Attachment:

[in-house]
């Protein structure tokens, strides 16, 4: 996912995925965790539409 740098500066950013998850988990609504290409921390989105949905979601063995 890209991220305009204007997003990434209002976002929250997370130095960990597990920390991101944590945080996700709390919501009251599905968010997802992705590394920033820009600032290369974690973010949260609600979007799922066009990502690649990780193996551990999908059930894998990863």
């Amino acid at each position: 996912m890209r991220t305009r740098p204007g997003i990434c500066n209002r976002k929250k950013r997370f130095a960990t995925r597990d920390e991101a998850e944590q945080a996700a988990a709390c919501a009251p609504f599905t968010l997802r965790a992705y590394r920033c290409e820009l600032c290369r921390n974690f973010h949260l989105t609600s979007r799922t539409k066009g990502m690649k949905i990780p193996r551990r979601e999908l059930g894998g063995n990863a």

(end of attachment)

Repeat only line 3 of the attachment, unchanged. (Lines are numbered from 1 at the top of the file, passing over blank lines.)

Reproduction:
């Amino acid at each position: 996912m890209r991220t305009r740098p204007g997003i990434c500066n209002r976002k929250k950013r997370f130095a960990t995925r597990d920390e991101a998850e944590q945080a996700a988990a709390c919501a009251p609504f599905t968010l997802r965790a992705y590394r920033c290409e820009l600032c290369r921390n974690f973010h949260l989105t609600s979007r799922t539409k066009g990502m690649k949905i990780p193996r551990r979601e999908l059930g894998g063995n990863a």